Billionaires ‘disappointed’ after Naples bans superyachts
Megayacht owners are “thoroughly disappointed” that they won’t be able to dock in Naples this summer after the southern Italian city restricted entry to vessels over 75 metres in length.
The harbourmaster at Naples’s Mergellina port has implemented the new rules for security reasons, stemming from concerns over limited space available in the busy port, which has been at capacity for the past two months.
Megayachts have been able to dock in Naples for two decades, and the change has sparked an outcry from business leaders concerned about the impact the changes will have on the city’s tourism landscape.
Corriere della Sera reports media tycoon Barry Diller, owner of 93-metre Eos, has already changed his plans to holiday in Naples. A yacht belonging to the world’s second-richest man, LVMH boss Bernard Arnault, was also blocked from entering — leaving the 101-metre Symphony adrift off the coast.
Reports claim the ban came as a surprise to the tycoon, who had previously docked the six-deck vessel in the port.
A source at the port tells the Guardian that the move is “incomprehensible”, and that Naples — which “often makes the news for negative reasons” — will miss out on valuable tourism from high-net-worth individuals as a result of the ban.
“I am getting many letters from magnates saying they’re thoroughly disappointed that they can’t dock in Naples any more,” the source adds.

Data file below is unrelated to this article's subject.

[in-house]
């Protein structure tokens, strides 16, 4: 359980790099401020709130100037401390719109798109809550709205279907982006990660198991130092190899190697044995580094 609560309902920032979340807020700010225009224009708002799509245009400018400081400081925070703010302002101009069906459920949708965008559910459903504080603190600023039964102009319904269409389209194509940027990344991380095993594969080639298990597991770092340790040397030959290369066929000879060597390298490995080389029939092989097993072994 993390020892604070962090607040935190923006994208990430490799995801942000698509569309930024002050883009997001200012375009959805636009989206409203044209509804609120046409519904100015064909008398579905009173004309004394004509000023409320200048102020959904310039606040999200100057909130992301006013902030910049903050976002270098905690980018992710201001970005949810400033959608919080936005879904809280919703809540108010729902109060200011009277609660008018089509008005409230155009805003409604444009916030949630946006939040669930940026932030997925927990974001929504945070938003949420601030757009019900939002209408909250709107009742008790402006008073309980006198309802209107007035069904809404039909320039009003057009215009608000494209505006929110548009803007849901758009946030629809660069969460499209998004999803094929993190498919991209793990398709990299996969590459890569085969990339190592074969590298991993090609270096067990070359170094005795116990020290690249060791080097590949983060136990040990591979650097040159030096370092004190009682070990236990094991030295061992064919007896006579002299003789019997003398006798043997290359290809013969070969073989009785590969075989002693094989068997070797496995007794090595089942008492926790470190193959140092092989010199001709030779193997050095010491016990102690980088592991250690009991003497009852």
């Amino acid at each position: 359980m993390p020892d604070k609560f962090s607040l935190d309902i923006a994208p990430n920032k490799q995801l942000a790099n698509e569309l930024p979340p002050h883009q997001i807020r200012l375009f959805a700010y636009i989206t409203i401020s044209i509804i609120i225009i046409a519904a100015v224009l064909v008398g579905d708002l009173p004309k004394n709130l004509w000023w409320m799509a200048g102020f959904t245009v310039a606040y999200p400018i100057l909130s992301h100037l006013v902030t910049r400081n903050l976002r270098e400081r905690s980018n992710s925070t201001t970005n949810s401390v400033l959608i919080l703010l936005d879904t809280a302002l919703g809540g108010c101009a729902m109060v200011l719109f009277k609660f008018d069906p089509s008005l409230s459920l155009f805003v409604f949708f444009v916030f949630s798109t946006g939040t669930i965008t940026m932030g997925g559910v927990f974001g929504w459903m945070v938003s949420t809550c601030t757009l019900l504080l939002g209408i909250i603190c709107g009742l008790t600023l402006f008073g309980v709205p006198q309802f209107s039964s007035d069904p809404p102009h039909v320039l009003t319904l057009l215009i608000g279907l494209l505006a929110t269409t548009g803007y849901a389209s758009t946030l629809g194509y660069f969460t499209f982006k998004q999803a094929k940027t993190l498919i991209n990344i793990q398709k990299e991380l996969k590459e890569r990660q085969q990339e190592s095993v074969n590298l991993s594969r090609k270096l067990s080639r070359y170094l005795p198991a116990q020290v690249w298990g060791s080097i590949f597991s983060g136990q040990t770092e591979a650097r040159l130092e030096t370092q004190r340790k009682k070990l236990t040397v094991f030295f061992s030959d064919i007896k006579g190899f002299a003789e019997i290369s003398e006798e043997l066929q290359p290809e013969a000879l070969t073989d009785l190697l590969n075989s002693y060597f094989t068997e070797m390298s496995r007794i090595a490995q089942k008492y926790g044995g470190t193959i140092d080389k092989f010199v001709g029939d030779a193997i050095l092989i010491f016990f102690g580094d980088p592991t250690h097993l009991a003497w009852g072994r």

One of the letters, from a company that charters a yacht owned by a Turkish billionaire and is registered in the Cayman Islands, reads: “Our boat measures 85 metres and I have seen larger ones moored there without any problem. Why is this no longer possible? Big yachts bring money, they bring jobs, and it’s really regrettable that they can no longer stop in Naples.”
The changes have been criticised by business unions, who are concerned about the economic implications and the potential loss of prestige for Naples, which has been a destination of choice for the likes of Leonardo DiCaprio, Jennifer Lopez and Jeff Bezos.
This is not the first time that Arnault has faced impediments to his travel plans. Last year, the French businessman sold his private jet after being tracked by Twitter climate activists.
“Indeed, with all these stories, the group had a plane and we sold it,” Arnault told France’s Radio Classique. “The result now is that no one can see where I go because I rent planes when I use private planes.”